In Pursuit of a Common Understanding
I recently took a phone call from an executive who declared themselves “confused by all this project gobbledygook.” When I calmed him down enough to understand the real issue, it turns out he was trying to understand how to map agile terminology to traditional terminology. He had always believed his organization’s strategic investments were structured as an enterprise portfolio containing a number of major programs that, in turn, held a number of projects each. He also recognized that projects could be standalone, so they could exist at the same level as programs in that hierarchy.
While agile had been used for project delivery in his business for some time, the decision on “agile vs. traditional” had always been made closer to the execution work and was largely invisible to him. But now the company had started to use agile thinking and approaches in its planning, and a number of senior managers were starting to use terms like themes, initiatives and epics.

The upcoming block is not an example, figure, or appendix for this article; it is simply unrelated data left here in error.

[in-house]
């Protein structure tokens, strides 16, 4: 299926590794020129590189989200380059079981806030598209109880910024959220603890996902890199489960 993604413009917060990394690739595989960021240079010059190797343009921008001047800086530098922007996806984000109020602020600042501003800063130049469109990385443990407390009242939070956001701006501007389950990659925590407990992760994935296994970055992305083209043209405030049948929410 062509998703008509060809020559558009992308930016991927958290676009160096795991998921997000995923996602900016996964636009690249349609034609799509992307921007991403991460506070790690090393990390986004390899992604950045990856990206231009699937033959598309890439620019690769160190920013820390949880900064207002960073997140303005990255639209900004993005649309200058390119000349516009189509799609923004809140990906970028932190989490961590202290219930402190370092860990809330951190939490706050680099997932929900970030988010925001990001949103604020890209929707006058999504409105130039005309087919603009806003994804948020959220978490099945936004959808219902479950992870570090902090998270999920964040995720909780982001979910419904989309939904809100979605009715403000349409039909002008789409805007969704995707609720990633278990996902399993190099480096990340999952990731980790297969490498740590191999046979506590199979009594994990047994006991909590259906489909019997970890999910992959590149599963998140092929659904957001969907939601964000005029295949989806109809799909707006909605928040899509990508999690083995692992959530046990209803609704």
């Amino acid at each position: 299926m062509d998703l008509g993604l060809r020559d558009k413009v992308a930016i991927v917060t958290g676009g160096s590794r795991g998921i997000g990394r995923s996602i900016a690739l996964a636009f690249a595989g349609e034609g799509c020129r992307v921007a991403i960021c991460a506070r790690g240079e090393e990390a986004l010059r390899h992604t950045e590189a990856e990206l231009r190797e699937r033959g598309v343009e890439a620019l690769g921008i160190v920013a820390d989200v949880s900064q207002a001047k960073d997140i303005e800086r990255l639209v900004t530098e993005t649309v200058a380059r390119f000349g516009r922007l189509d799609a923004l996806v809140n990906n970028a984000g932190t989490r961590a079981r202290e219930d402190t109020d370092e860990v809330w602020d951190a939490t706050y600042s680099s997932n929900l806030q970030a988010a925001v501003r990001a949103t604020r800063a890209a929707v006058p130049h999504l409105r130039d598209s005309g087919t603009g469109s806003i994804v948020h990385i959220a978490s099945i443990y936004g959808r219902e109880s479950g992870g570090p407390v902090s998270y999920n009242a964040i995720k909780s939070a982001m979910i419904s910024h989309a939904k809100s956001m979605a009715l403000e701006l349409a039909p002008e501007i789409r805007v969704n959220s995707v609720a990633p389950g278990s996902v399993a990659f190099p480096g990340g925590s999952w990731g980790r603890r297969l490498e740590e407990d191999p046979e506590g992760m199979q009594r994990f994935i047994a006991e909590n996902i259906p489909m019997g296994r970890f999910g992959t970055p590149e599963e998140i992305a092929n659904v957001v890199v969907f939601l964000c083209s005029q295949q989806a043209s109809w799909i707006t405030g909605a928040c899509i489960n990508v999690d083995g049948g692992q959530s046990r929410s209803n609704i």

To better understand, he turned to Google and determined that a “theme” was a strategic priority, an “initiative” was a program, and an “epic” was a project. But that caused even more confusion because one article said that initiatives were “large strategic efforts or themes.” What did people think he meant when he talked about initiatives? That led to his call to me and a plea for help clarifying things.
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